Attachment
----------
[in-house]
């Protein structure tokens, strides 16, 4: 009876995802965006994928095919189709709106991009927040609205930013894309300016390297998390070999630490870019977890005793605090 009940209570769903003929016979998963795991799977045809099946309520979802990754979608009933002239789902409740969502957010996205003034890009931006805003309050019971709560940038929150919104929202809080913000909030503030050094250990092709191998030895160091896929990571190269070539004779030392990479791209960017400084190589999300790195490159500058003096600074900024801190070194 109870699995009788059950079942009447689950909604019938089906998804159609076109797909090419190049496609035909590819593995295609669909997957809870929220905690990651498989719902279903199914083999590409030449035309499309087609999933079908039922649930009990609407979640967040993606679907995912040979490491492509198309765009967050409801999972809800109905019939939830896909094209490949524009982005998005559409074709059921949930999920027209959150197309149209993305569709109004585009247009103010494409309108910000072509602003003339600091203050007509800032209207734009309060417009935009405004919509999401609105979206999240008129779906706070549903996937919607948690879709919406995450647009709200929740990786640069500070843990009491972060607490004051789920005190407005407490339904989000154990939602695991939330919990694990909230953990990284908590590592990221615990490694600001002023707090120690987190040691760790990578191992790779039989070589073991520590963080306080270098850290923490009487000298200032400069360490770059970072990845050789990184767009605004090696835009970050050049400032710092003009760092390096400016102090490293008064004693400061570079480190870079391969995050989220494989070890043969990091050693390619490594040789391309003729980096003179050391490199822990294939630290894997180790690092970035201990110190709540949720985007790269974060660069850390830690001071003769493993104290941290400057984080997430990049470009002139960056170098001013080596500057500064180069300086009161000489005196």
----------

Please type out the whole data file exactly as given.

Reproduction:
[in-house]
């Protein structure tokens, strides 16, 4: 009876995802965006994928095919189709709106991009927040609205930013894309300016390297998390070999630490870019977890005793605090 009940209570769903003929016979998963795991799977045809099946309520979802990754979608009933002239789902409740969502957010996205003034890009931006805003309050019971709560940038929150919104929202809080913000909030503030050094250990092709191998030895160091896929990571190269070539004779030392990479791209960017400084190589999300790195490159500058003096600074900024801190070194 109870699995009788059950079942009447689950909604019938089906998804159609076109797909090419190049496609035909590819593995295609669909997957809870929220905690990651498989719902279903199914083999590409030449035309499309087609999933079908039922649930009990609407979640967040993606679907995912040979490491492509198309765009967050409801999972809800109905019939939830896909094209490949524009982005998005559409074709059921949930999920027209959150197309149209993305569709109004585009247009103010494409309108910000072509602003003339600091203050007509800032209207734009309060417009935009405004919509999401609105979206999240008129779906706070549903996937919607948690879709919406995450647009709200929740990786640069500070843990009491972060607490004051789920005190407005407490339904989000154990939602695991939330919990694990909230953990990284908590590592990221615990490694600001002023707090120690987190040691760790990578191992790779039989070589073991520590963080306080270098850290923490009487000298200032400069360490770059970072990845050789990184767009605004090696835009970050050049400032710092003009760092390096400016102090490293008064004693400061570079480190870079391969995050989220494989070890043969990091050693390619490594040789391309003729980096003179050391490199822990294939630290894997180790690092970035201990110190709540949720985007790269974060660069850390830690001071003769493993104290941290400057984080997430990049470009002139960056170098001013080596500057500064180069300086009161000489005196």